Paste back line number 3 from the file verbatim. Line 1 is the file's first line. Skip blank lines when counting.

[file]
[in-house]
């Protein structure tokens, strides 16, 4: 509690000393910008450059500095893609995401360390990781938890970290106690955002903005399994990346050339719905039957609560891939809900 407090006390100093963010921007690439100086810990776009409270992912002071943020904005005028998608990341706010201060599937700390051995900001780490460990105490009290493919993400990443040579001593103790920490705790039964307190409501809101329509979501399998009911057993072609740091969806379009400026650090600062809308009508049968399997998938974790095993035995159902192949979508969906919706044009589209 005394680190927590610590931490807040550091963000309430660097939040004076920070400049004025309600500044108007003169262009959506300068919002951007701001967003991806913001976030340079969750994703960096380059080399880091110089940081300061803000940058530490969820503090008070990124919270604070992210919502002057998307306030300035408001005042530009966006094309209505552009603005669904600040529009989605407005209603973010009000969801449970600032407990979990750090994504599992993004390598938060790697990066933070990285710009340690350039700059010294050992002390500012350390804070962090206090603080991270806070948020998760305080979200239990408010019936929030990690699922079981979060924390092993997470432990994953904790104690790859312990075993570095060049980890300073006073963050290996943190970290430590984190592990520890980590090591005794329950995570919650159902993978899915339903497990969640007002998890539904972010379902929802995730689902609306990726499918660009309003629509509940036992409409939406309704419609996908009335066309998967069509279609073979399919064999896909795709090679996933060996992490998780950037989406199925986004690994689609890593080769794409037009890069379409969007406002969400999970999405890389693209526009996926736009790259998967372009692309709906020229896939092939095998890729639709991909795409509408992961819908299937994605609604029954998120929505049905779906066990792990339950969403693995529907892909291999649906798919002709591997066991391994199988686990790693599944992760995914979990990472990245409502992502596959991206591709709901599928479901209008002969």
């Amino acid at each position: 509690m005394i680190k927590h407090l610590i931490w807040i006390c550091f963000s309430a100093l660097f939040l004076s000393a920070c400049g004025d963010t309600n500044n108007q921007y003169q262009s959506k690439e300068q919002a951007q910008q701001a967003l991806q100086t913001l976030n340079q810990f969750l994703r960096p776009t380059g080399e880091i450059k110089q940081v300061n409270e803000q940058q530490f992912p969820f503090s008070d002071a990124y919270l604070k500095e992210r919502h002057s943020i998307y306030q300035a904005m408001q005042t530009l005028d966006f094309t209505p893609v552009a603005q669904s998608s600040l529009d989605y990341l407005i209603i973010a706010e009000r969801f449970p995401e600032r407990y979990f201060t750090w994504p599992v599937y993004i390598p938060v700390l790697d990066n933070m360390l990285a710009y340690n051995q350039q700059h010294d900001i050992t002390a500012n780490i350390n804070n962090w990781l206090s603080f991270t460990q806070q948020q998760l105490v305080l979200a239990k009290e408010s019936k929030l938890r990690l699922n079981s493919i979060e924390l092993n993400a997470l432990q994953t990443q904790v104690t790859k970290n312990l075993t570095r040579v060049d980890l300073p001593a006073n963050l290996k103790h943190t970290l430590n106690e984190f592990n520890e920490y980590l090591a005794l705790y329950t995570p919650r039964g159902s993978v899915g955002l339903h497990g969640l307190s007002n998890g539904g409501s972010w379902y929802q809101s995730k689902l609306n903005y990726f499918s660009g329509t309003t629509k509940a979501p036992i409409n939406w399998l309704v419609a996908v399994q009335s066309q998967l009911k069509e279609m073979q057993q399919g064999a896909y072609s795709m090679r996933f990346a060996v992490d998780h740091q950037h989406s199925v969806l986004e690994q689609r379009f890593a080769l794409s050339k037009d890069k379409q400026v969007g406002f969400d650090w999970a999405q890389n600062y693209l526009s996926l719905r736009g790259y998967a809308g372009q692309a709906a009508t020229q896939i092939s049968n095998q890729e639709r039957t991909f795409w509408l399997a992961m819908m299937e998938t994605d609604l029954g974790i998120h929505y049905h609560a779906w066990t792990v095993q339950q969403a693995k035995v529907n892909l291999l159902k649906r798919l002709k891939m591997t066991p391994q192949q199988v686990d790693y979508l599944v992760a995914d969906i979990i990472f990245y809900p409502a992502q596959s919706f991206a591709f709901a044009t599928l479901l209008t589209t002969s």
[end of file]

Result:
């Amino acid at each position: 509690m005394i680190k927590h407090l610590i931490w807040i006390c550091f963000s309430a100093l660097f939040l004076s000393a920070c400049g004025d963010t309600n500044n108007q921007y003169q262009s959506k690439e300068q919002a951007q910008q701001a967003l991806q100086t913001l976030n340079q810990f969750l994703r960096p776009t380059g080399e880091i450059k110089q940081v300061n409270e803000q940058q530490f992912p969820f503090s008070d002071a990124y919270l604070k500095e992210r919502h002057s943020i998307y306030q300035a904005m408001q005042t530009l005028d966006f094309t209505p893609v552009a603005q669904s998608s600040l529009d989605y990341l407005i209603i973010a706010e009000r969801f449970p995401e600032r407990y979990f201060t750090w994504p599992v599937y993004i390598p938060v700390l790697d990066n933070m360390l990285a710009y340690n051995q350039q700059h010294d900001i050992t002390a500012n780490i350390n804070n962090w990781l206090s603080f991270t460990q806070q948020q998760l105490v305080l979200a239990k009290e408010s019936k929030l938890r990690l699922n079981s493919i979060e924390l092993n993400a997470l432990q994953t990443q904790v104690t790859k970290n312990l075993t570095r040579v060049d980890l300073p001593a006073n963050l290996k103790h943190t970290l430590n106690e984190f592990n520890e920490y980590l090591a005794l705790y329950t995570p919650r039964g159902s993978v899915g955002l339903h497990g969640l307190s007002n998890g539904g409501s972010w379902y929802q809101s995730k689902l609306n903005y990726f499918s660009g329509t309003t629509k509940a979501p036992i409409n939406w399998l309704v419609a996908v399994q009335s066309q998967l009911k069509e279609m073979q057993q399919g064999a896909y072609s795709m090679r996933f990346a060996v992490d998780h740091q950037h989406s199925v969806l986004e690994q689609r379009f890593a080769l794409s050339k037009d890069k379409q400026v969007g406002f969400d650090w999970a999405q890389n600062y693209l526009s996926l719905r736009g790259y998967a809308g372009q692309a709906a009508t020229q896939i092939s049968n095998q890729e639709r039957t991909f795409w509408l399997a992961m819908m299937e998938t994605d609604l029954g974790i998120h929505y049905h609560a779906w066990t792990v095993q339950q969403a693995k035995v529907n892909l291999l159902k649906r798919l002709k891939m591997t066991p391994q192949q199988v686990d790693y979508l599944v992760a995914d969906i979990i990472f990245y809900p409502a992502q596959s919706f991206a591709f709901a044009t599928l479901l209008t589209t002969s």